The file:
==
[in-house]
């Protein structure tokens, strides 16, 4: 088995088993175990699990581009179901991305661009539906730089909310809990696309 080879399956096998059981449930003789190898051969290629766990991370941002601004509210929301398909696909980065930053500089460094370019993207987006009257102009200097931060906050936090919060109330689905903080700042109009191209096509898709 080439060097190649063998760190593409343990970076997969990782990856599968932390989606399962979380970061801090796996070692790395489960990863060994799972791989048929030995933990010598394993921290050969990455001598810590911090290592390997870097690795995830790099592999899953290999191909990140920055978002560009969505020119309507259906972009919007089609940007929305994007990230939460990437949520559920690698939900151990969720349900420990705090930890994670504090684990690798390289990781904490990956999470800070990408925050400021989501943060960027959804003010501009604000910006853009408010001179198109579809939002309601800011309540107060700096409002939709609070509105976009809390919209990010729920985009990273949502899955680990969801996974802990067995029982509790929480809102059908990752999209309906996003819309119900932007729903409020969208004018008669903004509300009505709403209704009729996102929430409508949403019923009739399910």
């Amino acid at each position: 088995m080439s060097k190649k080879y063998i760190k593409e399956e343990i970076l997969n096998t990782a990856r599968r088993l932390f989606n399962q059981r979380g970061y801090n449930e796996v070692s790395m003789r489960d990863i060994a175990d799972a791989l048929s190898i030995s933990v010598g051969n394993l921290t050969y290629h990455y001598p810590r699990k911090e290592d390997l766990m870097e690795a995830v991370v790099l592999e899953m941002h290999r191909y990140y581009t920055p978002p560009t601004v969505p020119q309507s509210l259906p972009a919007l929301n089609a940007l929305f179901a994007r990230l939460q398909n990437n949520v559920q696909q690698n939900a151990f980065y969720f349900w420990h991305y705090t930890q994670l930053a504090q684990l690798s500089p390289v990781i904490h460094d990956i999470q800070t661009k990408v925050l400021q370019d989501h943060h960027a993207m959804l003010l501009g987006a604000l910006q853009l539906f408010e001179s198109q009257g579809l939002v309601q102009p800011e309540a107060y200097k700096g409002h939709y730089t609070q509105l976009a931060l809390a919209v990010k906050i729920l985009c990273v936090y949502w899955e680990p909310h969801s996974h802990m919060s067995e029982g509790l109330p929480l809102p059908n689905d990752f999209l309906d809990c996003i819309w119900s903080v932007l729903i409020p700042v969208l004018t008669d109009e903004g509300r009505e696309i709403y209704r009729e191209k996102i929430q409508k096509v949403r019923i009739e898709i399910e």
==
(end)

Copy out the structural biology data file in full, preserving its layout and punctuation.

[in-house]
């Protein structure tokens, strides 16, 4: 088995088993175990699990581009179901991305661009539906730089909310809990696309 080879399956096998059981449930003789190898051969290629766990991370941002601004509210929301398909696909980065930053500089460094370019993207987006009257102009200097931060906050936090919060109330689905903080700042109009191209096509898709 080439060097190649063998760190593409343990970076997969990782990856599968932390989606399962979380970061801090796996070692790395489960990863060994799972791989048929030995933990010598394993921290050969990455001598810590911090290592390997870097690795995830790099592999899953290999191909990140920055978002560009969505020119309507259906972009919007089609940007929305994007990230939460990437949520559920690698939900151990969720349900420990705090930890994670504090684990690798390289990781904490990956999470800070990408925050400021989501943060960027959804003010501009604000910006853009408010001179198109579809939002309601800011309540107060700096409002939709609070509105976009809390919209990010729920985009990273949502899955680990969801996974802990067995029982509790929480809102059908990752999209309906996003819309119900932007729903409020969208004018008669903004509300009505709403209704009729996102929430409508949403019923009739399910």
């Amino acid at each position: 088995m080439s060097k190649k080879y063998i760190k593409e399956e343990i970076l997969n096998t990782a990856r599968r088993l932390f989606n399962q059981r979380g970061y801090n449930e796996v070692s790395m003789r489960d990863i060994a175990d799972a791989l048929s190898i030995s933990v010598g051969n394993l921290t050969y290629h990455y001598p810590r699990k911090e290592d390997l766990m870097e690795a995830v991370v790099l592999e899953m941002h290999r191909y990140y581009t920055p978002p560009t601004v969505p020119q309507s509210l259906p972009a919007l929301n089609a940007l929305f179901a994007r990230l939460q398909n990437n949520v559920q696909q690698n939900a151990f980065y969720f349900w420990h991305y705090t930890q994670l930053a504090q684990l690798s500089p390289v990781i904490h460094d990956i999470q800070t661009k990408v925050l400021q370019d989501h943060h960027a993207m959804l003010l501009g987006a604000l910006q853009l539906f408010e001179s198109q009257g579809l939002v309601q102009p800011e309540a107060y200097k700096g409002h939709y730089t609070q509105l976009a931060l809390a919209v990010k906050i729920l985009c990273v936090y949502w899955e680990p909310h969801s996974h802990m919060s067995e029982g509790l109330p929480l809102p059908n689905d990752f999209l309906d809990c996003i819309w119900s903080v932007l729903i409020p700042v969208l004018t008669d109009e903004g509300r009505e696309i709403y209704r009729e191209k996102i929430q409508k096509v949403r019923i009739e898709i399910e």